I'm using a dead hippopotamus as cover. Really. Bullets are pounding into its thick, lifeless flesh as I reload. It's quite useful, in a terribly tragic way, of course.

I'm in Shanghai Zoo. As Salem, one half of the Army of Two, I'm popping in and out of the hippo's backside (not literally, as in Ace Ventura: Pet Detective), taking pot shots at enemy soldier heads. When they connect, they explode in a small spray of blood. Then I bunker down behind the hippo, reload, and repeat.

It's quite good, really. As with the first game, the flawed but entertaining Army of Two, the action and mechanics are very Gears of War. It's a two-player co-op game (although developer EA Montreal insists the differences are marked) - I'm playing here with another game journalist. It's a third-person cover based shooter - isn't everything? And the two central characters are soldiers with massive, throbbing arms.

And yet there's something different about Army of Two: The 40th Day (why, exactly, it's called The 40th Day, is still a mystery). Not just compared with the first game, but with other third-person cover-based games as well. It's not the "Aggro System", retained from the first game despite only middling success. No. This time around what's different is something called "Co-op Playbook".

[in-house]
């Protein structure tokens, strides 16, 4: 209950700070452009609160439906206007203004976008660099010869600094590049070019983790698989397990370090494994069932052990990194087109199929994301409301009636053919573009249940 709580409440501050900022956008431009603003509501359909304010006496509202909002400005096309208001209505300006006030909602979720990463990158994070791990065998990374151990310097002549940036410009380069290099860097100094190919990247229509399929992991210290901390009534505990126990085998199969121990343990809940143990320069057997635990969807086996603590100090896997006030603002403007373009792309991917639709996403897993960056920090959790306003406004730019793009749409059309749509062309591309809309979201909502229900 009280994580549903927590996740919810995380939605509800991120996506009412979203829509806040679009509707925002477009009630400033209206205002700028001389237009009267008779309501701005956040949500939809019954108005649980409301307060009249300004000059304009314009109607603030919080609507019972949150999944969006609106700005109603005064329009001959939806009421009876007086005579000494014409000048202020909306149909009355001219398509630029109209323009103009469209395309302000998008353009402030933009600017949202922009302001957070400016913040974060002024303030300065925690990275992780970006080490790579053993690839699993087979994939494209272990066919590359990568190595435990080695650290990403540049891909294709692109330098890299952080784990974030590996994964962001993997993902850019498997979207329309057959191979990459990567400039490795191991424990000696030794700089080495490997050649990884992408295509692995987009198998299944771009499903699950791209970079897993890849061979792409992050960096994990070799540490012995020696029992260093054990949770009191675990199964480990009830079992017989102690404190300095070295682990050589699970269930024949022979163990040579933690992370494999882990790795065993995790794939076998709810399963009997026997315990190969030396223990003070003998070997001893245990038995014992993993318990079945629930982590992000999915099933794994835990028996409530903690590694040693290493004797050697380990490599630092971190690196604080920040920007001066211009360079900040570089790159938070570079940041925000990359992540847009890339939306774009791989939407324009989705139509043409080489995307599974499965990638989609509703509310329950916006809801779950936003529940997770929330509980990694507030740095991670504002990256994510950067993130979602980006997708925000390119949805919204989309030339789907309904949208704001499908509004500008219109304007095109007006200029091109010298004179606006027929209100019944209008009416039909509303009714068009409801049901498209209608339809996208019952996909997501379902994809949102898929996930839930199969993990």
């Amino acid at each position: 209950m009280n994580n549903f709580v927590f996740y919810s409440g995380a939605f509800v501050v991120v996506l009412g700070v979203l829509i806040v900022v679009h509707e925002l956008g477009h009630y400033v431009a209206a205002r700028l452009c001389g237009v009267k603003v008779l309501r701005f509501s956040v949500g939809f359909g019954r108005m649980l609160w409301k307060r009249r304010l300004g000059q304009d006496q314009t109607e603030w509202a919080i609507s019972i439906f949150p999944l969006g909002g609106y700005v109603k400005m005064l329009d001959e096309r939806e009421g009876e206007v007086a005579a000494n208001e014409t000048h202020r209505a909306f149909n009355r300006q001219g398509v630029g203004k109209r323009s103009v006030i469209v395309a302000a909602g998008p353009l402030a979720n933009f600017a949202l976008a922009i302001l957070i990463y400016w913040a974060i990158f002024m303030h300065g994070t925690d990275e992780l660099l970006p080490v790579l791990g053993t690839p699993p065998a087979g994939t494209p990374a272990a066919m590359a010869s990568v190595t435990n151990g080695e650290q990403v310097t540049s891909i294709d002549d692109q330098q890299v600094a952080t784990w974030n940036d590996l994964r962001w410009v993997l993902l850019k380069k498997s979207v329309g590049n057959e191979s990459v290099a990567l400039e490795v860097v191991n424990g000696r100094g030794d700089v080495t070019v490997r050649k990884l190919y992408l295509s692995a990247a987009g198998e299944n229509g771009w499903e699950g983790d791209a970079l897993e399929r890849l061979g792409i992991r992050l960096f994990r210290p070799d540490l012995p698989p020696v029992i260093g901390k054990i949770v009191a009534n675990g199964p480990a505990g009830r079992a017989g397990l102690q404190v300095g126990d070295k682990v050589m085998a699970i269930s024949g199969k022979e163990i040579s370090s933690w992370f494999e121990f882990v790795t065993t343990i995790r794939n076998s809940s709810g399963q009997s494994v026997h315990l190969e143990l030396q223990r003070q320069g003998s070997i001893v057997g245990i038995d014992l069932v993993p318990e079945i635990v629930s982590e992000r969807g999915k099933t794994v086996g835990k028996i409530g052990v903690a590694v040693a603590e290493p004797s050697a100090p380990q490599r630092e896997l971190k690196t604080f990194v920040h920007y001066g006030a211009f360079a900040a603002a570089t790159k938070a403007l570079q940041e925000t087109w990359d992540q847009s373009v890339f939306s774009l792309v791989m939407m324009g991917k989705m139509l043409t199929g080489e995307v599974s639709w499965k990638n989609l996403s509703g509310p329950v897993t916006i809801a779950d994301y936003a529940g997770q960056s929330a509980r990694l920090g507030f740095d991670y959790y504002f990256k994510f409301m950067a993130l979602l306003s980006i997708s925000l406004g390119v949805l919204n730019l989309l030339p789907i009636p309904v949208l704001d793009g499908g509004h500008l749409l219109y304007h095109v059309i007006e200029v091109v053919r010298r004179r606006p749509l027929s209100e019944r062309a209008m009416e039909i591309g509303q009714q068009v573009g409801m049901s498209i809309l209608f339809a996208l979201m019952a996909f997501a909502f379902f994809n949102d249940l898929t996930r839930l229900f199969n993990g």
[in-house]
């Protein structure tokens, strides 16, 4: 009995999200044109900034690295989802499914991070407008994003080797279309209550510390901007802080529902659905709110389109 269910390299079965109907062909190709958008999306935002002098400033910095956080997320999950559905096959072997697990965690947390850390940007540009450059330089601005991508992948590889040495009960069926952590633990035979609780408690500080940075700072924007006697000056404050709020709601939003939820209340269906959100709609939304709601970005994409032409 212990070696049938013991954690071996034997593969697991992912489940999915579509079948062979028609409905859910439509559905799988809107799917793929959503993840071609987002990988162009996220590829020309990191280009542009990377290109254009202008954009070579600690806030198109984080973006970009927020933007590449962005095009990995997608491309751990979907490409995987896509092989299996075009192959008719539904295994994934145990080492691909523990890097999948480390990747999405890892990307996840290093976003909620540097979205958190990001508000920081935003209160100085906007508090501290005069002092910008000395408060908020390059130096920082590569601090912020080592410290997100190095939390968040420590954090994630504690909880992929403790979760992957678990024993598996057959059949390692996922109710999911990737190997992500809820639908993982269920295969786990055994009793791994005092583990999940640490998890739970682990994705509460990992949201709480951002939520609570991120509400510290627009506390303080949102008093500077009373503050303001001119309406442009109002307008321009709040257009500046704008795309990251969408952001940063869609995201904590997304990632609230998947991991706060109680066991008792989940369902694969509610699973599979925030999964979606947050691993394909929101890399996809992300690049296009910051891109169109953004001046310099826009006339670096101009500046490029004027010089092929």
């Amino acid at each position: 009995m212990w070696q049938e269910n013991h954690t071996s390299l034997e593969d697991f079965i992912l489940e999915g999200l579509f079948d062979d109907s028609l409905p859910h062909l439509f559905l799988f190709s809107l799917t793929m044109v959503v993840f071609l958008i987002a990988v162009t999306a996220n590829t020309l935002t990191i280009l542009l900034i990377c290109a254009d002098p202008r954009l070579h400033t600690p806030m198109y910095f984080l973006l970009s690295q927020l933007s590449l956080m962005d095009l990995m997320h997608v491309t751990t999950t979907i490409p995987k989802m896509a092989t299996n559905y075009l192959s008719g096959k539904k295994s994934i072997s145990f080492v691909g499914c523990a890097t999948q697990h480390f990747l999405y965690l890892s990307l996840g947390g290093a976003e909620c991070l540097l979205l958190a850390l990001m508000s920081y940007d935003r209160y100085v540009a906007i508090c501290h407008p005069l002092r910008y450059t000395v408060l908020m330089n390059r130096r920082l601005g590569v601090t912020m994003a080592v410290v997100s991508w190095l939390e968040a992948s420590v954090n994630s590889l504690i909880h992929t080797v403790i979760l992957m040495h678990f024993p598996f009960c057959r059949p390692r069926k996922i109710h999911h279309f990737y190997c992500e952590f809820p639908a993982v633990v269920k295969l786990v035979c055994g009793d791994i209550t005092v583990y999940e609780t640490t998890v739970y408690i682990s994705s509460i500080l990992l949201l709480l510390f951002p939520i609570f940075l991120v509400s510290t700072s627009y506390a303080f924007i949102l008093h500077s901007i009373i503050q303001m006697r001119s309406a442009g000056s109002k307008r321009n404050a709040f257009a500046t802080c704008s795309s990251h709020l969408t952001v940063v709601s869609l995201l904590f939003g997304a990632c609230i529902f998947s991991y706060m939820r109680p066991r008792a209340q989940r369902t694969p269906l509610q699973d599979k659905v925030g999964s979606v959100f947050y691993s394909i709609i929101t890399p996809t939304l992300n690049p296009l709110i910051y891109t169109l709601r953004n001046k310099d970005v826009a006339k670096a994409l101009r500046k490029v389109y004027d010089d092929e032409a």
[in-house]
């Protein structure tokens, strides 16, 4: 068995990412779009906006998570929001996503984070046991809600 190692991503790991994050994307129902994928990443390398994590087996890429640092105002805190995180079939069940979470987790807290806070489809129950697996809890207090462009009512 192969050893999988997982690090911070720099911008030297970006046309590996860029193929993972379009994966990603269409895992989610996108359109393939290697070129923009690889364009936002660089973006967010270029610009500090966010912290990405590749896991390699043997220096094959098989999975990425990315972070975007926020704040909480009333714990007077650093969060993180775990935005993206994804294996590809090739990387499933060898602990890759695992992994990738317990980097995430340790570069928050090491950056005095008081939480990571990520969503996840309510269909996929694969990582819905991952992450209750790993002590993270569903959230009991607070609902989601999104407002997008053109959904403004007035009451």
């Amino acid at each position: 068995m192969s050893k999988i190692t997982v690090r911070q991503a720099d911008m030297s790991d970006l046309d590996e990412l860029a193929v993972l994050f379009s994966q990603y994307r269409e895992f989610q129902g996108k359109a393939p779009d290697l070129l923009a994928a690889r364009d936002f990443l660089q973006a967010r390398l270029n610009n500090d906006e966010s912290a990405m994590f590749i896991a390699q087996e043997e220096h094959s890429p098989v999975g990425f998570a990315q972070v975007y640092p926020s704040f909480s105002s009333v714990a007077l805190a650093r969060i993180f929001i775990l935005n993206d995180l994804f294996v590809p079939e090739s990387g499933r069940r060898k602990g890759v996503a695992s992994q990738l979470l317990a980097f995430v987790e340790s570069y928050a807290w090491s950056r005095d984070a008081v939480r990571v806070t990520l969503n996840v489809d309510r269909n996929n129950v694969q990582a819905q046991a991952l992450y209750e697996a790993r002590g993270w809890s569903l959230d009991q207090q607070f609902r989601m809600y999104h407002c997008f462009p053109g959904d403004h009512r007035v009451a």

Let's back up. Producer Matt Turner is demonstrating the game, spreading the good word while he plays. He says the co-op experience is more organic this time around. Now, organic is a great word to use when hyping a game, because, really, it doesn't actually mean anything, but we'll give him the benefit of the doubt. Turner says the first game was linear, which is right. It was. Now, you're able to tackle challenges using special co-op moves. "We're putting the co-op in the hands of the player."

The Co-op Playbook sounds lifted from American Football, a game we're sure Salem and Rios enjoy.

Salem and Rios, in civilian clothing and sans those masks from the first game, are on Nanjing Road, Shanghai, having just triggered the first checkpoint The 40th Day has to offer. More of the world is realised this time around. We see mist, floating particles, cars driving in the distance, pedestrians doing that walking thing they do. A meat vendor is slicing and dicing to our left. Shanghai, more so than any location in the first game, is designed to be a living, breathing world.

The dastardly duo meet up with a horribly voice-acted English merc-type called JB. They follow, picking up some gear and their masks along the way - "better safe than sorry". But the masks are raised - you rarely saw Salem and Rios' faces in the first game. In the sequel the pair lift their masks when they're safe - a visual indication that you've cleared an area of bad guys and you're cool to scratch about for new ammo and weapons. This will give players more of a connection with the game's two stars, Turner says. The eyes, as they say, are windows into the soul.